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Tags: Nigeria | silence | president | health

Ailing Nigerian President Breaks 50-Day Silence

Tuesday, 12 January 2010 10:39 AM EST

ABUJA — Ailing Nigerian President Umaru Yar'Adua broke a seven-week silence and told the BBC he hopes to leave a Saudi hospital and resume his duties, as thousands rallied on Tuesday to demand he step down.

The 58-year-old president's condition has been the source of widespread speculation in Nigeria, and some online publications reported on Monday that he had died the previous day.

Thousands of Nigerian opposition supporters staged a protest rally in the capital Abuja early Tuesday to demand he relinquish power to his deputy.

But speaking by telephone to the BBC, Yar'Adua said he is recovering.

"At the moment I am undergoing treatment, and I'm getting better from the treatment. I hope that very soon there will be tremendous progress, which will allow me to get back home," the BBC quoted him as saying.

"As soon as my doctors discharge me, I will return to Nigeria to resume my duties.

But critics contend that his being alive, but absent, changes little in the power vacuum in the country.

Yar'Adua did not delegate executive powers to Vice President Goodluck Jonathan when he left. The law demands that he do so in writing.

A spokesman for the main opposition, Action Congress, said the group is happy that the head of state is alive but expressed disappointment that he chose a foreign media outlet to speak to his country, which has been on edge for weeks.

" It's quite shameful and a very big disrespect to Nigerians," Action Congress spokesman Lai Mohamed told AFP. "He has contempt for the local media and no respect for many Nigerians, many of whom have no access to the BBC."

Thousands of opposition and rights activists, led by Nobel laureate Wole Soyinka, gathered Tuesday for the start of protests in the administrative capital Abuja as lawmakers were to meet to discuss the political vacuum Yar'Adua's absence created.

Sporting white vests emblazoned with the words "enough is enough," the protestors brandished placards demanding "Yar'Adua speak to us" and "What's happening to Yar'Adua — We want to know."

On what impact the telephone interview would have on concerns over a power vacuum in Africa's most populous country and second largest oil exporter, Mohamed said: "It changes very little".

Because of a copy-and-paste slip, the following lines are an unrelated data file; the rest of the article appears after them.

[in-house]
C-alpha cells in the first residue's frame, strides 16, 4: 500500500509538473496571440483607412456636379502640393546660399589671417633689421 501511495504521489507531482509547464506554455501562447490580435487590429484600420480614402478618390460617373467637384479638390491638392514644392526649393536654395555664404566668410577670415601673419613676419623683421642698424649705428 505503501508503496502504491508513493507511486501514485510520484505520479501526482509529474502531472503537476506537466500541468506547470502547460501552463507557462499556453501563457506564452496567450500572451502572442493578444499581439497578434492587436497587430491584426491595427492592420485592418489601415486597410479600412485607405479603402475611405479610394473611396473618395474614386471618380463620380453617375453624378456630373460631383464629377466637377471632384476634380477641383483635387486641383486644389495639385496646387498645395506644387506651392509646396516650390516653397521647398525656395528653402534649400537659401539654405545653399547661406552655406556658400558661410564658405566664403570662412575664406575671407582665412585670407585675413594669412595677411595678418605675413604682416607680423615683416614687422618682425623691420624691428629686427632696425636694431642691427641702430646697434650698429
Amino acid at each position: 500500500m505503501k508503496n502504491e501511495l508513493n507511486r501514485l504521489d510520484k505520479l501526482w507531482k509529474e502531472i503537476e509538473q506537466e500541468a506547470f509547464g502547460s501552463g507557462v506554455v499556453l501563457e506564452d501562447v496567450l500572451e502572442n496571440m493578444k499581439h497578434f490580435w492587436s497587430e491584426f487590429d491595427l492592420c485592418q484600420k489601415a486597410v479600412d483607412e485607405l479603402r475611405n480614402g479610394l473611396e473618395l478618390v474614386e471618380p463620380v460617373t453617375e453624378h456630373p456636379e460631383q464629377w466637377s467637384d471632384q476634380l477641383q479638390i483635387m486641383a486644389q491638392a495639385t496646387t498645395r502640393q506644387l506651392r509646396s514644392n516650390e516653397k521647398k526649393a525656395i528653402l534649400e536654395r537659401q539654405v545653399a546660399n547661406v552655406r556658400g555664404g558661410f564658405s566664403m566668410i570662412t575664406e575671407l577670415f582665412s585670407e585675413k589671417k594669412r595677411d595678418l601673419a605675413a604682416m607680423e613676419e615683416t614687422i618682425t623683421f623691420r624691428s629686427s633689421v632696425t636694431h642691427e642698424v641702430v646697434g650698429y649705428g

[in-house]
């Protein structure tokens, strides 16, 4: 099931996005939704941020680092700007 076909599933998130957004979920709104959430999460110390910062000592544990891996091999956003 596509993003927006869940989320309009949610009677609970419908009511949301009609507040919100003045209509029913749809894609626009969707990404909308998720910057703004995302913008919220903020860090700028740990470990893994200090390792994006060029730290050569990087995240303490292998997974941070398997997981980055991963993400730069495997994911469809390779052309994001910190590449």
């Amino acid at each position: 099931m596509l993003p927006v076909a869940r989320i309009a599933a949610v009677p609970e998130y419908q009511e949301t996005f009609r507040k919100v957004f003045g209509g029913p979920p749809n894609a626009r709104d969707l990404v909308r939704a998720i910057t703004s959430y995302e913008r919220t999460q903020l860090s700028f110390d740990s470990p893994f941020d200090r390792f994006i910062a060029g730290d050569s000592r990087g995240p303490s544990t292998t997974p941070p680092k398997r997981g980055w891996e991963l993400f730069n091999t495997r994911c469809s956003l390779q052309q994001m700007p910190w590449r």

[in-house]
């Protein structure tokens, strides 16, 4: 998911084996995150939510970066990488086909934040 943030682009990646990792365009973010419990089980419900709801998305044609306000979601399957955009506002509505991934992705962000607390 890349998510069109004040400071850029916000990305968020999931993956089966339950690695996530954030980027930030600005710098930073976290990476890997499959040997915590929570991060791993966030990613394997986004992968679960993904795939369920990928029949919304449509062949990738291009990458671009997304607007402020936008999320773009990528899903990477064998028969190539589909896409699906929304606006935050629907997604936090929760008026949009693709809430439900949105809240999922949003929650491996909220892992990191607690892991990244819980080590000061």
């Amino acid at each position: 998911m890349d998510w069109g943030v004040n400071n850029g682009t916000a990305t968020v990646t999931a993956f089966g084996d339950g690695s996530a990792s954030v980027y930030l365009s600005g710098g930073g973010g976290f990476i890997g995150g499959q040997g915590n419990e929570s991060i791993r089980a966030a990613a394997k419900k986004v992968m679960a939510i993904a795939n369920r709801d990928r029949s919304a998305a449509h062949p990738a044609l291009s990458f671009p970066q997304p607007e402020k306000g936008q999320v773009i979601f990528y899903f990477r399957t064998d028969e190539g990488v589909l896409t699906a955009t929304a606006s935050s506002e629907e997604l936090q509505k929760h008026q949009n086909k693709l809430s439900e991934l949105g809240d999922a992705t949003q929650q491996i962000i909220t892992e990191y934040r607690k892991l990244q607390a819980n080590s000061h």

"The fact that he is alive does not say anything about his state of health," said Mohamed.

Yar'Adua's voice sounded weak in the interview, the BBC said.

The president had not been seen or heard from since he was flown to hospital in Saudi Arabia on Nov. 23 to be treated for acute pericarditis, an inflammation of the membrane around the heart.

Critics complain that his long absence has stalled government business, and calls are increasing for the president to step down.

The rally, to be addressed by Soyinka and former Biafra warlord Chukwuemeka Odumegwu-Ojukwu, is being organized to demand an end to the stasis, vacillation over electoral reform, and widespread corruption, as well as Nigeria's being put on a U.S. terror watch list.

Washington established the watch list after the failed attempt of a 23-year-old Nigerian, Umar Farouk Abdulmutallab, to blow up a U.S. airliner on Christmas Day.

The interview with the BBC was published hours after the president's spokesman, Olusegun Adeniyi, moved to dismiss mounting rumors over his state of health.

Yar'Adua expressed his gratitude for his nation's prayers for his recovery.

"I wish, at this stage, to thank all Nigerians for their prayers for my good health, and for their prayers for the nation."

Influential regional governors from Nigeria's 36 states met for several hours late Monday to early Tuesday but made no statement on Yar'Adua.

Copyright © 2010 AFP. All rights reserved.

© Copyright 2023 The Associated Press. All rights reserved. This material may not be published, broadcast, rewritten or redistributed.

ABUJA — Ailing Nigerian President Umaru Yar'Adua broke a seven-week silence and told the BBC he hopes to leave a Saudi hospital and resume his duties, as thousands rallied on Tuesday to demand he step down.
Tuesday, 12 January 2010 10:39 AM
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